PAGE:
Mad About the Boy
Actor and comic Michael McDonald shares stories, and laughter, at the Addison Improv.
published Saturday, June 16, 2012
Michael McDonald is a creature of Hollywood. Comedy fans know him as the contributing writer, director and longest-running cast member of MADtv. But he was also a fixture on Scrubs, wrote and directed films for Roger Corman, had a cameo in every Austin Powers movie, and now serves as writer, director, and producer of the Courtney Cox series Cougar Town. He works out at a gym, is well tanned, lives in Hollywood Hills, and pals around with comedian Kathy Griffin. Hard to get more Hollywood than that.
But inside McDonald is a unique comedy voice wanting to be heard, one that was in fine form for his early Friday show at The Improv in Addison. At MADtv, McDonald was deeply immersed in characters like the Depressed Persian Tow Truck Driver, Bible Dude, man-child Stuart and a host of celebrity and public figure impressions. In live performance, what you get instead are stories and an impressive display of acting chops that most comedians wish for. McDonald slipped seamlessly in and out character voices and possessed an emotional honesty that was truly powerful. He’s still a cypher, very guarded personally, and so much of an actor that you don’t really know who he is. You’re just glad his Hollywood life and somewhat tortured Catholic upbringing has spun off so many good stories.
McDonald started out with a great quote: “Stand-up is like confessional: You’re telling secrets in the dark to strangers with alcohol on their breath.” After a somewhat pale tale of needing to be inebriated to fly, he launched into a funny takedown of, of all things, Dutch tourists. He recounted finding a stash of porn as a kid with a bunch of pals and being found out by Father O’Brien. Like animals in the wild, the prey scattered and the predator, O’Brien, zeroed in on the weakest of the pack—McDonald circling his head to indicate who that weak one was—who ended up hiding on the church roof. Where the tale led from there was quite funny and not very printable.
McDonald’s father was exceedingly droll and his mother was a total character with a dark humorous streak and deep fear of cats. Yes, cats. This led to two stories: one of clearing his mother’s path of felines as they walked to church and his mother’s bravery when visiting his Hollywood apartment where he has, yep, cats. The climax to the latter story was, well, a climax. Let’s just say parts of the male genitalia look far too much like a furry mouse to a cat cooped up on a balcony for a few days while ailurophobic mom was around.
Shopping at a medical marijuana store was great fun to hear about. McDonald’s tale of being accosted at a bar to do his Stuart character was a clever way to trot out his most famous character so attendees could be satisfied that they go to see him do the man-child with the odd wispy voice. Short traditional stand-up bits on standards like smart phones that linked the stories were solid material, but didn’t seem to stir any passion. Except for the zingers about celebrities like Tracy Morgan. You could tell he was being nice and holding back. The bits reminded one of Kathy Griffin and made you wish to be a fly on the wall when these two get together.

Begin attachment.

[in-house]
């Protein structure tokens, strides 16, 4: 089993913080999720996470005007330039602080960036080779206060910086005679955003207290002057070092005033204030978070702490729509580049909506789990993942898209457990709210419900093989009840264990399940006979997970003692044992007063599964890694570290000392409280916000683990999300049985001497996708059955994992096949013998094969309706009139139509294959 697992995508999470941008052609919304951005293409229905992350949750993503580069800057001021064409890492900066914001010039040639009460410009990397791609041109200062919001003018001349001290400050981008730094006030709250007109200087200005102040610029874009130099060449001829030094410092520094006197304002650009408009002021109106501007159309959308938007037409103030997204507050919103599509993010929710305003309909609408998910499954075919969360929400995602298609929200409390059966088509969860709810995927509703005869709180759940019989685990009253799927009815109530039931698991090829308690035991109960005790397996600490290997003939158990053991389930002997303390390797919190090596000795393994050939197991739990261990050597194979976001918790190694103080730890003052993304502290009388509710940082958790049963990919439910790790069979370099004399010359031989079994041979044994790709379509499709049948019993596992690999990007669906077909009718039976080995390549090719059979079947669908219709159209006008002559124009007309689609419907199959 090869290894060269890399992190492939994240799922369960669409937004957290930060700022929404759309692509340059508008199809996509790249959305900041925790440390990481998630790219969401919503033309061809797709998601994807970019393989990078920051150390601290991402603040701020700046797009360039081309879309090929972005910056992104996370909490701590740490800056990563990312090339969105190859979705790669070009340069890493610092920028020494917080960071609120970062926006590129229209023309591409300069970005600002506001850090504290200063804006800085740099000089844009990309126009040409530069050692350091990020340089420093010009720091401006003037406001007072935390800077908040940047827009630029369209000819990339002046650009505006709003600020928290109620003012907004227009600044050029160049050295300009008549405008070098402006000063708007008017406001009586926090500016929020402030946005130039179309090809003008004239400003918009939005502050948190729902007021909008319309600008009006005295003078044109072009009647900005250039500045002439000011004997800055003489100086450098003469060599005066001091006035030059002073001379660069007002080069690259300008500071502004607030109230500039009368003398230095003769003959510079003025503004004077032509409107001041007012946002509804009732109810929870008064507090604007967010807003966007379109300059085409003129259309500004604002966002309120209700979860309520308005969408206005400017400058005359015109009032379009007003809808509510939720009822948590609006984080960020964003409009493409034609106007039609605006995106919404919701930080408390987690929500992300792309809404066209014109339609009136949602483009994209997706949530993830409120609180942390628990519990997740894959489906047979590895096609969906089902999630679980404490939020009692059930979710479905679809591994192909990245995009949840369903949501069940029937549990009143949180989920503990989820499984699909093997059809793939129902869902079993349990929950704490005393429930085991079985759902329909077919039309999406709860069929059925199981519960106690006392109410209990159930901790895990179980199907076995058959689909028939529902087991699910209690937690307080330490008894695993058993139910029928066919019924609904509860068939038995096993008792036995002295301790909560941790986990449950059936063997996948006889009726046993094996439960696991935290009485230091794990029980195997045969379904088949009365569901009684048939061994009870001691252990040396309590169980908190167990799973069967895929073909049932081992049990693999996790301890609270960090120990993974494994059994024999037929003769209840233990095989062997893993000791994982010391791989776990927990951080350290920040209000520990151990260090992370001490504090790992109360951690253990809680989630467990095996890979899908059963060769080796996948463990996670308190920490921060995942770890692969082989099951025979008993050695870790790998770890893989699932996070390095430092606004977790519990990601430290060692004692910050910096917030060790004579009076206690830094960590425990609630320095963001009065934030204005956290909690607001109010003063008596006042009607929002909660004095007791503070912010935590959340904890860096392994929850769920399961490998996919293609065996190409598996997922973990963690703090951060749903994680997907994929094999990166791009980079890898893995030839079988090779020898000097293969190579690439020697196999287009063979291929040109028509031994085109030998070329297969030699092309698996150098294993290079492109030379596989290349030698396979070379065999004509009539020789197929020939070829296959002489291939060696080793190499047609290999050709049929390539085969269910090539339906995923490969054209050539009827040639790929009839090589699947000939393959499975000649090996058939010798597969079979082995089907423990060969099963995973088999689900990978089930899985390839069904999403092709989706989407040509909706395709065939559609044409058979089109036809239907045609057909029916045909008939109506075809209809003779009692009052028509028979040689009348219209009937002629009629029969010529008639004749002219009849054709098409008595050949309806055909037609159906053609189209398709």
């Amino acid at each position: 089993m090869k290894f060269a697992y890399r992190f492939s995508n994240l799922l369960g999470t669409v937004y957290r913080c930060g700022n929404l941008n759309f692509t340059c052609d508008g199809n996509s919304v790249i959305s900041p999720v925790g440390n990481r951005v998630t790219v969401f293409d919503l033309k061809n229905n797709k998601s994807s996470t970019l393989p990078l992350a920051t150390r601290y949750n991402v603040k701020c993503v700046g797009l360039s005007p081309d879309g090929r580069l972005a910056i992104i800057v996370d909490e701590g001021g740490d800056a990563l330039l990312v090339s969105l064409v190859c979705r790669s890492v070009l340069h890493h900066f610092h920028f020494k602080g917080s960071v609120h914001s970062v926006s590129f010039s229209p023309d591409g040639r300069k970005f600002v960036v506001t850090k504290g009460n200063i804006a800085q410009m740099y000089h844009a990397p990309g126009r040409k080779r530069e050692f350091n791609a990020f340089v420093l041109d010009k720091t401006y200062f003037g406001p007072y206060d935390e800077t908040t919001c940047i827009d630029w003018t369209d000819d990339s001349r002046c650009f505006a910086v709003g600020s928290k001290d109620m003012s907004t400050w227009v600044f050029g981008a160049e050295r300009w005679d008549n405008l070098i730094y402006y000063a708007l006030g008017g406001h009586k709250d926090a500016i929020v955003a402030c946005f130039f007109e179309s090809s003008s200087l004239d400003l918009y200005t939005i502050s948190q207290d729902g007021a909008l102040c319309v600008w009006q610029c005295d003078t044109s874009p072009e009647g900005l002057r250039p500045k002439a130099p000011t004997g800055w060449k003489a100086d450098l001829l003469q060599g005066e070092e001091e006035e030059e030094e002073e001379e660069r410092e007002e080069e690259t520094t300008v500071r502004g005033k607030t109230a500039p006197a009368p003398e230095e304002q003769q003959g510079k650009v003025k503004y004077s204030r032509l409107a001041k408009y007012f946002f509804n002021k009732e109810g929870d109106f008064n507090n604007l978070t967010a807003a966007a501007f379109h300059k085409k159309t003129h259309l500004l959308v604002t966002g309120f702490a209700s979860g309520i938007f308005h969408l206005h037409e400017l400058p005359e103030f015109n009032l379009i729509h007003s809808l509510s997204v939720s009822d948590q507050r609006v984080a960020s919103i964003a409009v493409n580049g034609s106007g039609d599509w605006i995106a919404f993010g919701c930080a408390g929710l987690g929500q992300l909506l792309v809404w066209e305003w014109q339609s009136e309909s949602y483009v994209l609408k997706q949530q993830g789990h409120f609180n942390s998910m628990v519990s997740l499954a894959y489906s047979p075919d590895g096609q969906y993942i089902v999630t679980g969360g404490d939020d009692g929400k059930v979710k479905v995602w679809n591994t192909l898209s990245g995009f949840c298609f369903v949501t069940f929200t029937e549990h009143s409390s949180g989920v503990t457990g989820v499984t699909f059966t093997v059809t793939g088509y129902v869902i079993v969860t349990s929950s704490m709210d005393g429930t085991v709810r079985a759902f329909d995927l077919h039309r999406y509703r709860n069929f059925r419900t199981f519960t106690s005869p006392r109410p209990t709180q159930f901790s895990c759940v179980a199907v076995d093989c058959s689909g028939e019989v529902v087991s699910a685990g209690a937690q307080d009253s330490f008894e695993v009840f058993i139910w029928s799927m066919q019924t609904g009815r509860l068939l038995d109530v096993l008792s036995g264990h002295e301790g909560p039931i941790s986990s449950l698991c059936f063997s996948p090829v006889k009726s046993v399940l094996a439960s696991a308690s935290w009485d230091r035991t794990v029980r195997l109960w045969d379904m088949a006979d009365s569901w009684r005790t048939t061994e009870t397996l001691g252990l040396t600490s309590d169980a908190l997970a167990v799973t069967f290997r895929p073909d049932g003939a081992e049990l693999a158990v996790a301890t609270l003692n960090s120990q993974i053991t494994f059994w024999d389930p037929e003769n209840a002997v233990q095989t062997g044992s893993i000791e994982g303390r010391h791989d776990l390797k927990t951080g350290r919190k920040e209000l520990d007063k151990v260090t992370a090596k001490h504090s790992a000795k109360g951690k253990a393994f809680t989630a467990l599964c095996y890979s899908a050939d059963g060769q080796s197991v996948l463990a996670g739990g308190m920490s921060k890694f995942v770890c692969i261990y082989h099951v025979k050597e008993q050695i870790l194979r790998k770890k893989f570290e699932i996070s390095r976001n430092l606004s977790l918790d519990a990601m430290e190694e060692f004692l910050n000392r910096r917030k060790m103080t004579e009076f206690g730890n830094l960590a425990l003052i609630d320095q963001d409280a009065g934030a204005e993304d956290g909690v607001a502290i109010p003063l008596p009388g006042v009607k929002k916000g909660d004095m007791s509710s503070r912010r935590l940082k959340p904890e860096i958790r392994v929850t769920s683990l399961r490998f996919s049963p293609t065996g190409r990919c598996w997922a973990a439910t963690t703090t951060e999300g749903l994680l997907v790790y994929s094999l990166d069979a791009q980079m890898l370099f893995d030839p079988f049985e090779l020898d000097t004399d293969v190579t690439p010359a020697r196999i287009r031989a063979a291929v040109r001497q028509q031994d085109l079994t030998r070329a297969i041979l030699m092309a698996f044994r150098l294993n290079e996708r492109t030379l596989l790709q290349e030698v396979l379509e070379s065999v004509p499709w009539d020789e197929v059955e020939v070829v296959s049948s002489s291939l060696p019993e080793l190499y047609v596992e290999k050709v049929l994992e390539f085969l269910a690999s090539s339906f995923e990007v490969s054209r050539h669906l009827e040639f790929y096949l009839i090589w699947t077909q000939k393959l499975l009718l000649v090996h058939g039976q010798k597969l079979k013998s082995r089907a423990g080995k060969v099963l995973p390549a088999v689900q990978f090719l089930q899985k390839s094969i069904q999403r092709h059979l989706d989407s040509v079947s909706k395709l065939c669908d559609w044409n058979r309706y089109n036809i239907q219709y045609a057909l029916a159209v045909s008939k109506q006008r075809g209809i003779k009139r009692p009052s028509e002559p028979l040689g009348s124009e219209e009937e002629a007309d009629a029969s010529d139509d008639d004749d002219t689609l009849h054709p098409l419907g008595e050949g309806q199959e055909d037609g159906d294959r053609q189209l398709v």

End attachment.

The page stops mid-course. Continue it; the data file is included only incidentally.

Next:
The two most stellar stories were complex, true, unique to a Hollywood life and unlikely to be told by anyone else. Noting that “when I think I’m too cool for school, life hands me a crap sandwich,” McDonald launched into a tale of being picked up for a fancy Hollywood show by an antique limo driver with poor navigation skills and even worse eyesight. And the final story of being in a foul mood and encountering a terminally ill fan on a Hawaiian beach, well if you didn’t love him after hearing that one you simply had no heart.
McDonald travels with his opening act, Jason Downs, an unkempt bear of a man who knows how to tame a comedy-club crowd. He kicked off his long set with a booming voice and plenty of sex and drug talk so the guys in the crowd liked him right away. Yet the deeper into his act he went, the deeper he became and you started to realize that this was an exceptionally smart, well-read guy in spite of proclaiming to be “a basic guy with basic cable.”
Not too many comics get little sleep because they stayed up all night watching Schindler‘s List, going all Wiki on World War II history and Polish culture like “studying for a test I’ll never take.” Downs pulled out plenty of guffaws with scenes from Las Vegas—the employee cafeteria in the morning is not a pretty site—and explanations of why gays rates 5 stars in Yelp. But outtakes from a European vacation included a trip to the Vatican (!), complete with ruminations on what happened to the rock hard penises that a pope had removed from all the statues, and a tour of Amsterdam, not for the pot but for the Anne Frank house where he suggested that her heroine figurines be reconfigured to make shushing sounds.
The Improv crowd was classic date night. Many McDonald fans were on hand, but most were folks showing up at the club to see whoever was on stage. Listening to them afterward, it was clear they had a good time—they remembered all the bits involving sex or embarrassment—but I suspect few understood just what an exceptionally high quality comedy show it was they’d just seen. They just knew they laughed a lot. Not too far down the road, McDonald will be a stand-up voice to be reckoned with and definitely keep an eye on Jason Downs.
Original article and video at: http://www.theaterjones.com/ntx/reviews/20120616134534/2012-06-16/Addison-Improvisation-Comedy-Club/Michael-McDonald